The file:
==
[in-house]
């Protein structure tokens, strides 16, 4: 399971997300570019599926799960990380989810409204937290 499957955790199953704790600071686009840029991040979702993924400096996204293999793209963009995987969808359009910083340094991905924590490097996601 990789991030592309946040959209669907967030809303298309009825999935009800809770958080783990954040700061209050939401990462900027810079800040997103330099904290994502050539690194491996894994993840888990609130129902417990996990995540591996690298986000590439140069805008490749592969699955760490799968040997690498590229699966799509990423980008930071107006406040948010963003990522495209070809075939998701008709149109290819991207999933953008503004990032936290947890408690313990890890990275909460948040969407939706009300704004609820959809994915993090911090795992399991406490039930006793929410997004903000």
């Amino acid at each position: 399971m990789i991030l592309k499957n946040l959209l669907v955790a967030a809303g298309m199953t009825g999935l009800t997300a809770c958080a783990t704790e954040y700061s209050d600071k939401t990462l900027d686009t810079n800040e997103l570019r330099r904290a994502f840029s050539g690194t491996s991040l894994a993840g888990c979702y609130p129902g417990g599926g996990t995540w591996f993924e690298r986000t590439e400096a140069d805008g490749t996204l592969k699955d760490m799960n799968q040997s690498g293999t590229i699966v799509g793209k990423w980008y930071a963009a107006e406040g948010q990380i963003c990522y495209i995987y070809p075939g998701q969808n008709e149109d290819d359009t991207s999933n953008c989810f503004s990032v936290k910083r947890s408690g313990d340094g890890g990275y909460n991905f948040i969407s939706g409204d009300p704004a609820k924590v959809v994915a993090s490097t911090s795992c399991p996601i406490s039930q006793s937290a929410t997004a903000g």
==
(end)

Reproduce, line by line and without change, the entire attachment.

[in-house]
């Protein structure tokens, strides 16, 4: 399971997300570019599926799960990380989810409204937290 499957955790199953704790600071686009840029991040979702993924400096996204293999793209963009995987969808359009910083340094991905924590490097996601 990789991030592309946040959209669907967030809303298309009825999935009800809770958080783990954040700061209050939401990462900027810079800040997103330099904290994502050539690194491996894994993840888990609130129902417990996990995540591996690298986000590439140069805008490749592969699955760490799968040997690498590229699966799509990423980008930071107006406040948010963003990522495209070809075939998701008709149109290819991207999933953008503004990032936290947890408690313990890890990275909460948040969407939706009300704004609820959809994915993090911090795992399991406490039930006793929410997004903000």
């Amino acid at each position: 399971m990789i991030l592309k499957n946040l959209l669907v955790a967030a809303g298309m199953t009825g999935l009800t997300a809770c958080a783990t704790e954040y700061s209050d600071k939401t990462l900027d686009t810079n800040e997103l570019r330099r904290a994502f840029s050539g690194t491996s991040l894994a993840g888990c979702y609130p129902g417990g599926g996990t995540w591996f993924e690298r986000t590439e400096a140069d805008g490749t996204l592969k699955d760490m799960n799968q040997s690498g293999t590229i699966v799509g793209k990423w980008y930071a963009a107006e406040g948010q990380i963003c990522y495209i995987y070809p075939g998701q969808n008709e149109d290819d359009t991207s999933n953008c989810f503004s990032v936290k910083r947890s408690g313990d340094g890890g990275y909460n991905f948040i969407s939706g409204d009300p704004a609820k924590v959809v994915a993090s490097t911090s795992c399991p996601i406490s039930q006793s937290a929410t997004a903000g």